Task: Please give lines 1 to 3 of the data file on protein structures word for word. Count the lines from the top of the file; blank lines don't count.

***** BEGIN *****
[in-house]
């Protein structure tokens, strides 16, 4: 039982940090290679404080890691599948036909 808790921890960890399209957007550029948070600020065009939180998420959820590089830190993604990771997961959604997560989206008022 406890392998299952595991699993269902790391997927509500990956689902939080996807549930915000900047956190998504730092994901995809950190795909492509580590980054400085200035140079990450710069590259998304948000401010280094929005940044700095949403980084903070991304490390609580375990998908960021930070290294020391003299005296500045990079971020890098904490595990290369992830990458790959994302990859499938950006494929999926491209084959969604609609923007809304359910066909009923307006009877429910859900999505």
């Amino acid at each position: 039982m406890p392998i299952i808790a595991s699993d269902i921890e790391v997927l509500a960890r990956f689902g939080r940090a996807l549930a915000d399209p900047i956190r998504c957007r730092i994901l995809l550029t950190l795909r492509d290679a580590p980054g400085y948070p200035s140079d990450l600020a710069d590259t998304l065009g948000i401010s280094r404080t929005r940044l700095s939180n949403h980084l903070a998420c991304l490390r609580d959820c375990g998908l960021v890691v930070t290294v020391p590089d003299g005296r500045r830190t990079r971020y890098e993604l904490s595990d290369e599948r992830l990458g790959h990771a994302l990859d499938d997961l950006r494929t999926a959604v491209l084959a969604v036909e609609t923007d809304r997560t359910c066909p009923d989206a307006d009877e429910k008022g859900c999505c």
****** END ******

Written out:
[in-house]
């Protein structure tokens, strides 16, 4: 039982940090290679404080890691599948036909 808790921890960890399209957007550029948070600020065009939180998420959820590089830190993604990771997961959604997560989206008022 406890392998299952595991699993269902790391997927509500990956689902939080996807549930915000900047956190998504730092994901995809950190795909492509580590980054400085200035140079990450710069590259998304948000401010280094929005940044700095949403980084903070991304490390609580375990998908960021930070290294020391003299005296500045990079971020890098904490595990290369992830990458790959994302990859499938950006494929999926491209084959969604609609923007809304359910066909009923307006009877429910859900999505």
């Amino acid at each position: 039982m406890p392998i299952i808790a595991s699993d269902i921890e790391v997927l509500a960890r990956f689902g939080r940090a996807l549930a915000d399209p900047i956190r998504c957007r730092i994901l995809l550029t950190l795909r492509d290679a580590p980054g400085y948070p200035s140079d990450l600020a710069d590259t998304l065009g948000i401010s280094r404080t929005r940044l700095s939180n949403h980084l903070a998420c991304l490390r609580d959820c375990g998908l960021v890691v930070t290294v020391p590089d003299g005296r500045r830190t990079r971020y890098e993604l904490s595990d290369e599948r992830l990458g790959h990771a994302l990859d499938d997961l950006r494929t999926a959604v491209l084959a969604v036909e609609t923007d809304r997560t359910c066909p009923d989206a307006d009877e429910k008022g859900c999505c």